September 6, 2012

What an interesting vegetable. I was introduced to beets at a party with one of my friends from work. I must admit that culturally, beets are not prevalent in the Southern cooking that I am used to. When I say Southern, I mean the southern United States. If you ask me about greens, okra, and sugar cane, then we can talk. Bring me a beet, and I am thinking, what in the world is that? Don’t get me wrong. I’m sure some folks down south grew and ate beets, just not my folks. So, I was at this party, and I saw this red circular food on one of the plates at the buffet. Well, I am adventurous when it comes to food, so I gave it a try. That was all it took for me. I loved the firm yet soft texture, bright color, and of course the sweet taste. I later learned that I was eating pickled beets. How delicious!

So what’s so good about beets?

Beets are low in calories. They are like the gift that keeps on giving. You can eat the beetroot (the bulb portion) and the beet greens (the leafy part up top). Beetroots contain fiber, manganese, and potassium, and are known to be a great source of folic acid. Beet greens provide you with vitamins A and C, and also contain calcium and iron. For a taste reference, beet greens have often been likened to chard, another leafy green that can have red veins running through the leaf. Beetroots, on the other hand, have a high sugar content. They are one of the sweetest vegetables. You can cook the beetroot, or eat it raw. Another beneficial thing about beetroots is that they are known for having cancer-fighting qualities (particularly colon cancer), and a detoxifying effect on the liver.

What are beets, and where did they come from?

When I first saw fresh beets, I thought they were like potatoes or rutabagas. Beets are actually in the family of leafy greens, because of the beet greens. The beets we eat now originated from wild sea beets, in North Africa, Asia, and Europe. Beets grew in popularity when they became cultivated in Rome, then became even more popular when it was realized that the beet could be converted into sugar.

How do you select and store beets?

Beets come in different colors, shapes, and sizes. The most commonly known beet is the magenta colored beet (the cancer-fighting beet), but there are also golden, white, and a red and white combination beets. Beets tend to be round or oblong in shape, and can vary in size depending on type. When selecting beets, opt for firm and brightly colored beetroots with a tapered and intact taproot (or tail). If you will be storing the beets for longer than 3-5 days, then remove the greens, as they pull moisture from the fruit. Beetroots, without the greens, can be stored in the refrigerator for up to 4 weeks. If you plan to keep the greens, be sure that the beet greens are healthy and not limp. If the beet greens are limp, then remove them. Store your beets in the refrigerator. If you are purchasing beets in a jar or can, be sure to read the label for the best nutritional bang for your buck. Some pickled beets are high in sugar.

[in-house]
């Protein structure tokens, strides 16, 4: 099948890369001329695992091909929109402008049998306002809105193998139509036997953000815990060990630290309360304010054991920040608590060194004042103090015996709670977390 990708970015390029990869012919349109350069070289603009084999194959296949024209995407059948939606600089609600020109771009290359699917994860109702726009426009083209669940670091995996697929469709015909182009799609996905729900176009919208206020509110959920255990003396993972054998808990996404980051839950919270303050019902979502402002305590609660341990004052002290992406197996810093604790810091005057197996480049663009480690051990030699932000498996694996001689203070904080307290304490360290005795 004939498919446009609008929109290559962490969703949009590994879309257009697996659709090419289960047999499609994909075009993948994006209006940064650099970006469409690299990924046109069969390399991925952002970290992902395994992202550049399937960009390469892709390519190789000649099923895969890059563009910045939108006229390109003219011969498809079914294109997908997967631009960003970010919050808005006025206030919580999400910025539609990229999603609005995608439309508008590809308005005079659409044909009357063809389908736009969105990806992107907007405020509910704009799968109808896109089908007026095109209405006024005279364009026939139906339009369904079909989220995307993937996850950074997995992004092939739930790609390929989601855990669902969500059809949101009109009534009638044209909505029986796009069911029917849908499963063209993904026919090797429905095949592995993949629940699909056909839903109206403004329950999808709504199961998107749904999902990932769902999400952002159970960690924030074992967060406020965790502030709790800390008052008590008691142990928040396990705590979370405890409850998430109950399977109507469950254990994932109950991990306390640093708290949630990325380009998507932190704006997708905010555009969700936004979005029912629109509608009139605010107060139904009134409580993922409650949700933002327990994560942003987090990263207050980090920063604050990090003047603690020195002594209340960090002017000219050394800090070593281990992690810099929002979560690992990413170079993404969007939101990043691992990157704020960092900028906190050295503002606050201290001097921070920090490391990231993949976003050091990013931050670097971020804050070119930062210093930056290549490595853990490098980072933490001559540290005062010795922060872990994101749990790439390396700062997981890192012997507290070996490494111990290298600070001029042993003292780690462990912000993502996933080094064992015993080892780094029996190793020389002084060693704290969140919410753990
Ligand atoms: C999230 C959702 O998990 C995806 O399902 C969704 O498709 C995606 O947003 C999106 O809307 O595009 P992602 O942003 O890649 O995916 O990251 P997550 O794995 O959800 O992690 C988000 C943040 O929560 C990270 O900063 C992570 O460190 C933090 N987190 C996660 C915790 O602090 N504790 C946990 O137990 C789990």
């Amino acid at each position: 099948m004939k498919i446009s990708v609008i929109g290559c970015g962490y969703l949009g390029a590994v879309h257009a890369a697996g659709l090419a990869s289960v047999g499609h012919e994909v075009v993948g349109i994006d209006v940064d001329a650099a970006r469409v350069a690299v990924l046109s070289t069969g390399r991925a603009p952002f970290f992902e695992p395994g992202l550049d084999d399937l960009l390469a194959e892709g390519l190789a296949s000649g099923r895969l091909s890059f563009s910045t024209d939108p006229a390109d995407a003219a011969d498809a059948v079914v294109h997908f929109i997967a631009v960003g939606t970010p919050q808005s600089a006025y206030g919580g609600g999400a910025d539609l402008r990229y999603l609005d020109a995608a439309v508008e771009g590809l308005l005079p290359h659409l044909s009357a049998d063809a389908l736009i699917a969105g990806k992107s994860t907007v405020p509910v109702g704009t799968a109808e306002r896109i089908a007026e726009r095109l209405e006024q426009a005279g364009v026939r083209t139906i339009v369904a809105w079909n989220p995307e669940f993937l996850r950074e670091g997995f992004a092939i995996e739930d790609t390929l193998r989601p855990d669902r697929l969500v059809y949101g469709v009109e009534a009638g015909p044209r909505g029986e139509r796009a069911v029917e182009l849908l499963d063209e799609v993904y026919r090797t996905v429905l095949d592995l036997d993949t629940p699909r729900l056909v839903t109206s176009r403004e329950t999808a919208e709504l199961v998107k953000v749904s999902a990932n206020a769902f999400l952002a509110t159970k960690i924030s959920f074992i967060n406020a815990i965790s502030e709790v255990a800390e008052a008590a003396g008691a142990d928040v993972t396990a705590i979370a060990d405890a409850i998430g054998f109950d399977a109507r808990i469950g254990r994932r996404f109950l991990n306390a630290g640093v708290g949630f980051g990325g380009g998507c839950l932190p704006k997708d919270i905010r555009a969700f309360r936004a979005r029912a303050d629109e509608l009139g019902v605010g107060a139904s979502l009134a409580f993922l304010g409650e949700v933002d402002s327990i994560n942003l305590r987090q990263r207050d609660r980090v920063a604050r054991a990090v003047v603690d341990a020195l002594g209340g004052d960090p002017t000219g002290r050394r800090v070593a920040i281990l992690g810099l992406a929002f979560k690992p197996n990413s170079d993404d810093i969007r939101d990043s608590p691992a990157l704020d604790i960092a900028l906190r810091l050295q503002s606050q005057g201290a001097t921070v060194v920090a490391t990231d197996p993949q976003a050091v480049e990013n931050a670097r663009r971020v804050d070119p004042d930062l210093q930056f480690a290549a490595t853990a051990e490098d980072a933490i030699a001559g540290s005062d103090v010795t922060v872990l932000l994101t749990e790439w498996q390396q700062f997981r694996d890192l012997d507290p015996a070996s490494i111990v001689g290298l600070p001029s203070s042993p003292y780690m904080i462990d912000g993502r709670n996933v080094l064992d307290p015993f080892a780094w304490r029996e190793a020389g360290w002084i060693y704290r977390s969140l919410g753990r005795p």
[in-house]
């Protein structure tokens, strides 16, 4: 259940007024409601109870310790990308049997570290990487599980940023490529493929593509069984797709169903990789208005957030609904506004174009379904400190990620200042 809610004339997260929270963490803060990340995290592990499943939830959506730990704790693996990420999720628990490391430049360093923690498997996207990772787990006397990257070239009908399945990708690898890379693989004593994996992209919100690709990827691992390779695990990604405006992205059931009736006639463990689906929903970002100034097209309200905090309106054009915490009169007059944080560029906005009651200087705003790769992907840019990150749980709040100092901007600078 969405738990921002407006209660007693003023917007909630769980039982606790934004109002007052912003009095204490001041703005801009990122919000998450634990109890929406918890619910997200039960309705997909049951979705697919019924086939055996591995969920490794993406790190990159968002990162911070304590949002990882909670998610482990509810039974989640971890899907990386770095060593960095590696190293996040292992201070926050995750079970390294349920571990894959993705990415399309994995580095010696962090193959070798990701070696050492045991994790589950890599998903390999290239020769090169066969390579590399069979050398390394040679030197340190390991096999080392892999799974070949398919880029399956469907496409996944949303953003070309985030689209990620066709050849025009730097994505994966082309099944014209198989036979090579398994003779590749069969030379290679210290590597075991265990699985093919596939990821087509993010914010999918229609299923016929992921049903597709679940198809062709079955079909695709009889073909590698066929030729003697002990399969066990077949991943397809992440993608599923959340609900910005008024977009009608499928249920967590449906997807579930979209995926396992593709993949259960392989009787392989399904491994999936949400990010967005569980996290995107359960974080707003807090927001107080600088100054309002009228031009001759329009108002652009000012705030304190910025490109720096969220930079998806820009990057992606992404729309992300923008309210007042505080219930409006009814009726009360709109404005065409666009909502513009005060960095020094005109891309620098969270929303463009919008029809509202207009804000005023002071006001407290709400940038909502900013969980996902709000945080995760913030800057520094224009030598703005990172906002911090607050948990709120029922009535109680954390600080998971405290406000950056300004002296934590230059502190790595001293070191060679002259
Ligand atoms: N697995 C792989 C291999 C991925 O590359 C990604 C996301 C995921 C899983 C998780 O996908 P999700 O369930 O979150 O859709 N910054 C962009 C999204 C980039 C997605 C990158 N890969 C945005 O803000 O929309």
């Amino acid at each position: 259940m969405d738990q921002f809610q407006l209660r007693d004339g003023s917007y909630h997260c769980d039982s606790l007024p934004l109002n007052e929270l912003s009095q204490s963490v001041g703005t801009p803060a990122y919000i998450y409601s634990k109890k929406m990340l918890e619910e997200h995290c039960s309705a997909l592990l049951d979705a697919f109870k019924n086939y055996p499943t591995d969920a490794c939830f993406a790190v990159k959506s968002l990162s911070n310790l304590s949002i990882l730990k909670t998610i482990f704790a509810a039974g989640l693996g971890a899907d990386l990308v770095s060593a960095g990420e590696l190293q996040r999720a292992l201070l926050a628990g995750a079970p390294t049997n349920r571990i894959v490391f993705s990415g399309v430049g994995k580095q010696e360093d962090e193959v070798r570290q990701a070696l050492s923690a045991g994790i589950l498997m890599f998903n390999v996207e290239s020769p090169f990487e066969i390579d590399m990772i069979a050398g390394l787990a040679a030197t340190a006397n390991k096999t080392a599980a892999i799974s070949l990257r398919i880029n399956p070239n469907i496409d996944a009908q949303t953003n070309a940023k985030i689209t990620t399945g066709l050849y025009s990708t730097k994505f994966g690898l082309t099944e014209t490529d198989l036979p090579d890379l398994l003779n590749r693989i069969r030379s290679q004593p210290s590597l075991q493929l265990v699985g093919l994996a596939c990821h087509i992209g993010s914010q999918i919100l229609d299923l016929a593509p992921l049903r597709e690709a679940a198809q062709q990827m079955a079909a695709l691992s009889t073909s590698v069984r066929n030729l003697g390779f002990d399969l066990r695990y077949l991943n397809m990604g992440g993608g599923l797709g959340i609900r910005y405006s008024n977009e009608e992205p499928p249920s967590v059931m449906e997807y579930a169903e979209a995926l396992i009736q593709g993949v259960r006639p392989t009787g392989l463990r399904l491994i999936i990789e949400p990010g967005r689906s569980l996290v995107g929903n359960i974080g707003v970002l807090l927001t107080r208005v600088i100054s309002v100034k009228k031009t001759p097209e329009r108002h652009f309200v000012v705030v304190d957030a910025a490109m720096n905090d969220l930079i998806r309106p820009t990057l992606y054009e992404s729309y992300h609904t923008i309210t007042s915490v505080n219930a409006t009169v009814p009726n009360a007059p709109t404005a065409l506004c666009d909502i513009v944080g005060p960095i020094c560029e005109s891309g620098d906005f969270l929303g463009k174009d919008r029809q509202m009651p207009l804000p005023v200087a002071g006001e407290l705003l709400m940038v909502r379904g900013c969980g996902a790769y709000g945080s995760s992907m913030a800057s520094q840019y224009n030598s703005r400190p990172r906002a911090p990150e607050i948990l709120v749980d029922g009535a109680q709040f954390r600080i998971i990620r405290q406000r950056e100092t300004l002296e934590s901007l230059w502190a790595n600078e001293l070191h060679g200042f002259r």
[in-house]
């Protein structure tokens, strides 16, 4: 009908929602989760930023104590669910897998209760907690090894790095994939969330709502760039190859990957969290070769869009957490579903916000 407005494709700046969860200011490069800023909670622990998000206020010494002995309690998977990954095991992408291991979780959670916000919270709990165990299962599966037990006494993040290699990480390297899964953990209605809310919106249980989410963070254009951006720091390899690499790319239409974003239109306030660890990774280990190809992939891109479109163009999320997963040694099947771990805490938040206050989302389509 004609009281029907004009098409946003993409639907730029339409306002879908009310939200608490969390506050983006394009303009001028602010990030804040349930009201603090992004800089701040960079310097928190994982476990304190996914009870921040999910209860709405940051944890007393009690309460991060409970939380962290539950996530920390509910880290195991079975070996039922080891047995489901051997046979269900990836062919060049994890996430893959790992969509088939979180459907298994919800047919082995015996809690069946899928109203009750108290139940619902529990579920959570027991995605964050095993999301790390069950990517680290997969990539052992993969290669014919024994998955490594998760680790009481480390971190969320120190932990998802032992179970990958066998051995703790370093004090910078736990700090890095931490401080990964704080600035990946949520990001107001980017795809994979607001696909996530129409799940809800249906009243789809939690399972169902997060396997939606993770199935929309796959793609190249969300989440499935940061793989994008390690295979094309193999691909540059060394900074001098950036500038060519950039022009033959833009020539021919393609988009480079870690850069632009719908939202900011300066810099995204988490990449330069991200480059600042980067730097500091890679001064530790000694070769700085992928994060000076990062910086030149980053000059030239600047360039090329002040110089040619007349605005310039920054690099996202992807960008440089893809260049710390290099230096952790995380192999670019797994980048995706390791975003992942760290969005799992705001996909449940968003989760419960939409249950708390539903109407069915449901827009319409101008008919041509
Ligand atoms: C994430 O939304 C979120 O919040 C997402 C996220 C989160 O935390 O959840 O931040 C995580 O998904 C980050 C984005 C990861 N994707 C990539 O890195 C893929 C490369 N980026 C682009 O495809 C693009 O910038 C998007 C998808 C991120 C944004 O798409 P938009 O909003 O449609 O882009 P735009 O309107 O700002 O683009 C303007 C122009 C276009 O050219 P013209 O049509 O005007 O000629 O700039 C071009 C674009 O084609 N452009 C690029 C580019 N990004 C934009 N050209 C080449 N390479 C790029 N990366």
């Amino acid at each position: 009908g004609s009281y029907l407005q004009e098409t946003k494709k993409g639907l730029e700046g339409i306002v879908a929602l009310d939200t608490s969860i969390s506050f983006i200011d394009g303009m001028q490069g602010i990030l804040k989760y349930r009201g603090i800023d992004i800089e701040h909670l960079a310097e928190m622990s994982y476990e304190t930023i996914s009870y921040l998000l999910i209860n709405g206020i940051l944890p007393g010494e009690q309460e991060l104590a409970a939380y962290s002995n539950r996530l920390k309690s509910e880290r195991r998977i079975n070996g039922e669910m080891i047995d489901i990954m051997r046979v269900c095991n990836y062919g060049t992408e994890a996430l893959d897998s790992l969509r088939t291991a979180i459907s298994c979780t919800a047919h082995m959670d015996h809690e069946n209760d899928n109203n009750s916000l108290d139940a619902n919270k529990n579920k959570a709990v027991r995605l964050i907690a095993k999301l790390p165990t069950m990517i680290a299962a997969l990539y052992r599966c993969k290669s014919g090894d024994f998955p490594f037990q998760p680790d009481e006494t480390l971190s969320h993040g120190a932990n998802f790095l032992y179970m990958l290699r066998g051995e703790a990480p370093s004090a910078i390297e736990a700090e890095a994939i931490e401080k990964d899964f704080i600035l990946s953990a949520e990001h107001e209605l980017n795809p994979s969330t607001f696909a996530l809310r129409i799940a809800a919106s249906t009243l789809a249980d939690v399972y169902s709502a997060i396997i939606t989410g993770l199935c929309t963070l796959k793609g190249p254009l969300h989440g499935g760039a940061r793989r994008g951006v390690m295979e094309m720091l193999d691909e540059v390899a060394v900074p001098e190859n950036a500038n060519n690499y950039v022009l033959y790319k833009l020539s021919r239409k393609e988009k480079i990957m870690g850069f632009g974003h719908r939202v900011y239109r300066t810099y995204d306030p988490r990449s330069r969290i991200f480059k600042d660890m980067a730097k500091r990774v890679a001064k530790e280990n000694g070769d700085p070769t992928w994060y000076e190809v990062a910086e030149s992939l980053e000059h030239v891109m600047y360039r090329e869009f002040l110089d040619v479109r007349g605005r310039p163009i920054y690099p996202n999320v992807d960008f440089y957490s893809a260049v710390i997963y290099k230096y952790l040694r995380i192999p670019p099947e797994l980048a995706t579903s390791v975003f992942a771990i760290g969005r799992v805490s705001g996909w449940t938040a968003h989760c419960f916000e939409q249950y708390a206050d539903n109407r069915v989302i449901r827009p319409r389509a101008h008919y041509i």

How to prepare beets?

If you are using fresh beets, they can be a challenge to work with. You will need to be careful with them, and I recommend you wear gloves to protect your hands from the juice, as it can stain your hands (the staining on your skin should come off with a little lemon juice and water). When working with fresh beets, you have to clean them (I like either a commercial fruit and veggie wash, or a mix of vinegar and water). It is best to peel beets after they have been cooked, as the juice from the beets can stain skin and clothing. I tend to opt for pickled beets in a jar, or beets that have been steamed and peeled then vacuum sealed in the refrigerated veggies section. Remember not too cook the beets too long, so that you don’t lose the nutritional benefits.

Now that you know a little bit about beets, take a look at the list below for some fun ideas for what you can do with beets. Don’t forget to let us know what you think about this article in the comments section below. Bon appetite!

Things to do with beets:

1) if you are new to beets, introduce them slowly, such as adding small slivers to a salad (try arugula, cucumbers, beets, and goat or Romano cheese, with a balsamic vinaigrette)

2) bake thin slices of beets and sweet potatoes to make chips (season as you like)

3) add diced beets to a veggie wrap or pita

4) add beets to a smoothie

5) add beets to a veggie pizza

6) add beets to a pasta or seafood salad

7) try pickled beets with low fat cubed cheese

~ Cece


Field Guide to Produce: How to Identify, Select, and Prepare Virtually Every Fruit and Vegetable on the Market by Aliza Green

Total Nutrition: The Only Guide You’ll Ever Need Edited by Victor Herbert, M.D., F.A.C.P. and Genell J. Subak-Sharpe, M.S.

The Encyclopedia of Healing Foods by Michael Murray N.D. and Joseph Pizzorno N.D. with Lara Pizzorno M.A., L.M.T.

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